Influenza can be introduced in correctional institutions like prisons, rehabilitation centers or in long term care facilities by newly admitted prisoners, civilians or even by health care providers. An outbreak of influenza in such institutions can lead to severe and fatal illnesses. Confirmed or suspected cases of influenza in prisons are therefore taken with a lot of seriousness, control and prevention measures are initiated immediately.
Prevention of influenza virus in prison requires a multi – faceted approach that includes vaccination, surveillance, testing, infection control, and treatment and anti viral chemoprophylaxis.
Vaccination – this should be provided routinely to inmates, civilians and caregivers working in correctional facilities like prisons. There should be annual vaccination exercise in prisons usually before the influenza season or whenever there is an outbreak. Newly admitted inmates and prison care providers require to be vaccinated. Whenever there is an outbreak of influenza, public health nurses usually establish temporary clinics within the prison in bid to identify cases and offer vaccination and treatment.
Surveillance – public health nurses participate in activities aimed at surveillance to help identify and act in time. Inmates, residents, staff, visitors and health workers should all be put under active surveillance incase of confirmed or suspected cases,
Testing – whenever any new inmate or resident presents with signs and symptoms suspected to be influenza, it is important to carry out laboratory tests. Testing on respiratory specimen e.g. Nasal swabs, nasopharyngeal swabs, throat swabs or nasal aspirates from all people who develop respiratory illnesses within 72 hours should help to confirm the diagnosis of influenza.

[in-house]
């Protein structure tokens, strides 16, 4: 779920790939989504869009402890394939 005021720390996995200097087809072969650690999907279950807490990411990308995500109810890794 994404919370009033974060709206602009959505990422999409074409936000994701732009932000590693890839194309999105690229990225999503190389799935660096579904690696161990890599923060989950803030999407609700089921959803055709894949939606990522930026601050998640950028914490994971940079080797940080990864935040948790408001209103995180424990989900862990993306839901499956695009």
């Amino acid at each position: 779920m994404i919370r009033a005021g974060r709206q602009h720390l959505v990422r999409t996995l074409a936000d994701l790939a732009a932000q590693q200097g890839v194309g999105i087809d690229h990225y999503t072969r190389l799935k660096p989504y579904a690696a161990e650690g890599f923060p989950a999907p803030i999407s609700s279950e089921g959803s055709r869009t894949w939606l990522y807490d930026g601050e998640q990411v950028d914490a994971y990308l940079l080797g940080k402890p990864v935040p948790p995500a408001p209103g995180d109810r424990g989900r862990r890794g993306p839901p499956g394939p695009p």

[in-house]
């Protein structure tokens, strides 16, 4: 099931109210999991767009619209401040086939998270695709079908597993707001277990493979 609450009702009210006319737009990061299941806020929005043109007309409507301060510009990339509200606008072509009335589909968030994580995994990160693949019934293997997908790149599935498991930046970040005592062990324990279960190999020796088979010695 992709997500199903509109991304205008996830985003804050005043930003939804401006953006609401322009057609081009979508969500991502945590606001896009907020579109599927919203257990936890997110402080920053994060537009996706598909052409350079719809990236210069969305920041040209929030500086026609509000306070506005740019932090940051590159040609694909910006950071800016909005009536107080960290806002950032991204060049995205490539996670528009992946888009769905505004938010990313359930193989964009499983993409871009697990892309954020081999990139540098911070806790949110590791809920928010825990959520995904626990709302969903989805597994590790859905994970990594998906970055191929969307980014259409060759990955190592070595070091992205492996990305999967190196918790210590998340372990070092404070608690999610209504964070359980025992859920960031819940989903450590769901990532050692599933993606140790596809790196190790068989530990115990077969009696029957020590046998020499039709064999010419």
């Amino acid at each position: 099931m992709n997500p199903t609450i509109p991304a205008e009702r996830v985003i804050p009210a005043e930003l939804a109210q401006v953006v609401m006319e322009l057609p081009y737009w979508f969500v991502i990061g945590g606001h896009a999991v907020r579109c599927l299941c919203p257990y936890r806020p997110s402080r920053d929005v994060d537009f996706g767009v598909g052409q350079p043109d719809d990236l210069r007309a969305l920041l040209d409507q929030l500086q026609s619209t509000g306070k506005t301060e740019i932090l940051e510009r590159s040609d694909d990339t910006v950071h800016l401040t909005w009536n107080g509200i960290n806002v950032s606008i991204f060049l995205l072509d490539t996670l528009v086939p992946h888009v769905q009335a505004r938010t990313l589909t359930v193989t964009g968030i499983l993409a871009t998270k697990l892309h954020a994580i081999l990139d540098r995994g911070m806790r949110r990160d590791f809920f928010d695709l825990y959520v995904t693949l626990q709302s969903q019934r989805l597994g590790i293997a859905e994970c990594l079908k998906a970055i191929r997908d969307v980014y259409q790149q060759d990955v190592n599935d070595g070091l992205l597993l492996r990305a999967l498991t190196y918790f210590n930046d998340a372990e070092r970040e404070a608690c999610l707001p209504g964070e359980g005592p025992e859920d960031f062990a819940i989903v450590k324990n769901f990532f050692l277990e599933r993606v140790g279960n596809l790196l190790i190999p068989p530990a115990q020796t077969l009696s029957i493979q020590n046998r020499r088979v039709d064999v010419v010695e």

Infection Control – Public health nurse should help to implement standard and droplet precautions among all people confirmed or suspected to be having influenza. Standard precaution includes wearing protective clothing e.g. masks, gloves, caps etc. to avoid contact with secretions and contaminated surfaces. Hand hygiene and covering self when coughing or sneezing reduces the chances of spreading the virus.
Treatment and chemoprophylaxis – The public health nurse helps to administer influenza antiviral treatment and chemoprophylaxis to inmates, residents and other healthcare personnel. Some commonly used drugs for treatment and prophylaxis include: - oseltaminivir and zanamivir.
Managing influenza pandemic helps to reduce the transmission of the virus strain and to reduce cases of hospitalization and deaths. This also helps in maintaining of important services and to trim down the social and economic impact of the pandemic.
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Spaulding AC, M. V. (2009;). How public health and prisons can partner for pandemic influenza preparedness. Georgia.: J Correct Health Care.